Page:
The easiest way to see spinners in the air while you are fishing is to look up toward the sky periodically toward a light source, sometimes they are a couple hundred feet up, but if there are a lot of them you'll see the clouds. Disclaimer, don't look into the sun.

Also pay attention to what is happening over the riffles, often the spinners are flying within 5 to 6 feet of the water over the riffles when they start laying eggs. If you see these bug over riffles change you fly to the appropriate spinner pattern. Trout recognize the spinners on the water immediately and because the spinners don't escape the surface, the trout chow down until they are gone.

You will most definitely see this behavior during the trico season as the tricos start falling on the water. When you first arrive at dawn you likely see spinners over the sunny areas of the stream, then as the sun rises they spread out and during the mating flight you see them getting lower over the water until at last there are large concentrations over the riffles laying eggs and falling spent on the riffles.

Trout bunch up at the lower end of riffles during the spinnerfall because the largest concentrations of spinners are available to the trout at the ends of riffles. Look for the gulping rise and bubbles on the water where you see the rise and you'll know when the spinners are on the water.

One last thing, not all spinners are equal, they don't all fly upstream in the mating flight just before dropping on the water, for sure GD's do. But some fly up into trees, March Browns do this and they may stay there for a day doing whatever mayflies do before they come out of the trees enmass again to lay eggs and die. Know the differences of the sexes too, because not all spinners of the same species are the same color.

Posted on: 2012/4/24 8:29
_________________
There is always time to do more to protect wild trout.


Re: Spinner fall

Joined:
2008/1/31 17:19
From Pretty much everywhere at some point, Thorndale today.
Posts: 13556
Offline
I love the tricos because you can hit the same spinner fall more than once in the same morning.

They pretty much fall when the sun gets full on the water. But that doesn't happen evenly. So focus on the sunny areas first, fish the spinner fall, then hussle off to a more shaded area, where they won't have fallen yet.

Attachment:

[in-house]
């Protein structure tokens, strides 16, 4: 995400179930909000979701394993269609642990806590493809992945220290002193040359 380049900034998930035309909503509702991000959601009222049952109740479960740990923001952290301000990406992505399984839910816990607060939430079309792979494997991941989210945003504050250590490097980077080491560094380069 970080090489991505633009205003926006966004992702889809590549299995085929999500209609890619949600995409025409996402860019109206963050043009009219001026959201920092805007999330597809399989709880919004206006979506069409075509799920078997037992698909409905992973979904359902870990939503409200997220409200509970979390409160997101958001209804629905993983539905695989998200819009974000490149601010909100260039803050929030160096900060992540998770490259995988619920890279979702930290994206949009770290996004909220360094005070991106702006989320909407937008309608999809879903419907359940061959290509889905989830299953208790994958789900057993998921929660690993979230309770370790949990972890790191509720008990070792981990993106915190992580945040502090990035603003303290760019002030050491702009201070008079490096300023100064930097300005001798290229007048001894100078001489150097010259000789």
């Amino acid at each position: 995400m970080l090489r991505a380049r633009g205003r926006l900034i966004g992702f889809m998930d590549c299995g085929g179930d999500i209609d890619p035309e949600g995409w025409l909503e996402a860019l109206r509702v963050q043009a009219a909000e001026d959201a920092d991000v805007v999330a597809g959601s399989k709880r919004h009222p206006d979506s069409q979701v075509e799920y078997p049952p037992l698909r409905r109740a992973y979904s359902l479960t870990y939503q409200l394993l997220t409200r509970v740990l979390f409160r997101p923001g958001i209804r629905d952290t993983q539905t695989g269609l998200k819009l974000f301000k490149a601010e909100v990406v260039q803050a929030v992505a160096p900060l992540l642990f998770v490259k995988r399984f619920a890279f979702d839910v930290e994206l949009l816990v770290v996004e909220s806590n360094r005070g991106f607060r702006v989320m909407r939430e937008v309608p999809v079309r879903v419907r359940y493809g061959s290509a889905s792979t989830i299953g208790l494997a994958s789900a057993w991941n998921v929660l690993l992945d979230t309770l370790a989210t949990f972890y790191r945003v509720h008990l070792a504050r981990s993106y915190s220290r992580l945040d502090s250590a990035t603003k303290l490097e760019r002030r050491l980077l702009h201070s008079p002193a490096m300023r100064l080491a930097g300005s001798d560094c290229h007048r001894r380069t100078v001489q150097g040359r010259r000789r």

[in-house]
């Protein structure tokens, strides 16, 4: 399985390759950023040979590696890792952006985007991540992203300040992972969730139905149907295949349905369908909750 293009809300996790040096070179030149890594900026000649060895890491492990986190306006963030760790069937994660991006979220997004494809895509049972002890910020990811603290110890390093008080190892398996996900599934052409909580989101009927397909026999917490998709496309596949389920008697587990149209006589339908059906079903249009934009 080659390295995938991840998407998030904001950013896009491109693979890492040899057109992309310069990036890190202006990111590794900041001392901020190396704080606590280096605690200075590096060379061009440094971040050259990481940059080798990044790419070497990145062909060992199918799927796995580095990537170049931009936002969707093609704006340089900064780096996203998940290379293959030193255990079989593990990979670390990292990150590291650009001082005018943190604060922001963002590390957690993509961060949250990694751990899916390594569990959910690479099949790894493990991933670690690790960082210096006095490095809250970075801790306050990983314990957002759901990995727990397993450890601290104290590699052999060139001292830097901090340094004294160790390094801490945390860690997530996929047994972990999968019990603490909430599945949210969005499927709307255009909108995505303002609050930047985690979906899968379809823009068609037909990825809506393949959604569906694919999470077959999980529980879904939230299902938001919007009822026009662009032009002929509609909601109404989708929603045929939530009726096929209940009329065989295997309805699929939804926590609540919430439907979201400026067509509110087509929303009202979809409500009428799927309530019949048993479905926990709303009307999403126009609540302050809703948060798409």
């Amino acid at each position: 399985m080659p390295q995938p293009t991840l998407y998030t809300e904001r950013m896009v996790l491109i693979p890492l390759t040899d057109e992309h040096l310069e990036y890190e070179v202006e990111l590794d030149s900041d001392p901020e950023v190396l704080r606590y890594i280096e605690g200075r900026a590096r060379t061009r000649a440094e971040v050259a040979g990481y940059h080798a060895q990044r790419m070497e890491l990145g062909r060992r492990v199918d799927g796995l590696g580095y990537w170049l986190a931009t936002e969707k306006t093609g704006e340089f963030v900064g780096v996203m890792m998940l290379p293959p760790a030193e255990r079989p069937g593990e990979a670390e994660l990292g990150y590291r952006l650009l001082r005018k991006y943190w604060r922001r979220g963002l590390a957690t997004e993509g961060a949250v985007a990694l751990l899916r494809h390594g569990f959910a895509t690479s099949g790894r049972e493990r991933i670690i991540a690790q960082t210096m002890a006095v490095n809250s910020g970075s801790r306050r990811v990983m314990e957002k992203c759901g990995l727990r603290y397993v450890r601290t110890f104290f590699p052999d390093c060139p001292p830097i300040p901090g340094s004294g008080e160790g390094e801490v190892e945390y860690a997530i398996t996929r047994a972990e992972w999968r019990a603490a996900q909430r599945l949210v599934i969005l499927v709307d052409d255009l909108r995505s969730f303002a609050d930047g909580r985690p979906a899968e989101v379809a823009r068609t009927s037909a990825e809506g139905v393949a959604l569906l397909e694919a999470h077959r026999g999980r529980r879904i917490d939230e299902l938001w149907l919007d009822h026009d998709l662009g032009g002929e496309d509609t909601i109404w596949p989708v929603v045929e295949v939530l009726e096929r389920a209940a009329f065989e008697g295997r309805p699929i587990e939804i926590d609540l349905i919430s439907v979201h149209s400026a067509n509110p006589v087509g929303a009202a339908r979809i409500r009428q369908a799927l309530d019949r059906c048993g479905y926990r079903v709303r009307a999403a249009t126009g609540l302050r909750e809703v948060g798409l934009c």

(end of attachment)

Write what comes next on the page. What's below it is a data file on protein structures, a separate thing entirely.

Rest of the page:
Even better when there's morning fog over the stream. They'll fall when the sun burns through. So the disintegrating fog is like a marker. No fog here, they fell here already. But over here, fog still there, they haven't fallen here yet.

Posted on: 2012/4/24 8:36


Re: Spinner fall

Joined:
2006/9/13 10:18
From LV
Posts: 7749
Offline
The thing about tricos is it's one of the longest hatch periods of any mayfly on the LL it lasts from approx. 7/1 to 12/1. That's a pretty long time. As fall progresses they fall later and later during the day.

Posted on: 2012/4/24 20:20
_________________
There is always time to do more to protect wild trout.


Re: Spinner fall

Joined:
2010/1/2 15:17
From PA and NH
Posts: 766
Offline
The best part of spent mayflies are the ones present the next day,
the trout don't forget the easy meal and will sometimes key in on them throughout the day. When you find yourself in a multiple hatch and can't figure out what in the world they're taking, look for spent bugs to match for size and tie on a rusty spinner of the appropriate size, you will be presently surprised. I've had trout taking spinners this year like they were chasing caddis, charging through the film and nearly launching themselves into space. I can't explain it but other observant guys have noticed the same behavior.

Posted on: 2012/4/24 20:58


Re: Spinner fall

Joined:
2006/10/25 12:30
From York
Posts: 450
Offline
Even if the spinner fall doesn't happen or you are pre-spinner fall, tie on a spinner and see what happens. I've caught many fish when the spinners haven't started yet or not at all because the trout are "anticipating" the easy meal.

Posted on: 2012/4/25 12:50
_________________
7X makes the small fish feel bigger.



« 1 (2)



You can view topic.
You cannot start a new topic.
You cannot reply to posts.
You cannot edit your posts.
You cannot delete your posts.
You cannot add new polls.
You cannot vote in polls.
You cannot attach files to posts.
You cannot post without approval.

[Advanced Search]





Site Content
Login
Username:

Password:

Remember me



Lost Password?

Register now!
Stay Connected

twitterfeed.com facebook instagram RSS Feed

Sponsors
Polls
Will you be fly fishing this autumn?
Yes
No
Thinking about it
_PL_TOTALVOTES
The poll will close at 2014/10/31 17:56
1 Comment





Copyright 2014 by PaFlyFish.com | Privacy Policy| Provided by Kile Media Group | Design by 7dana.com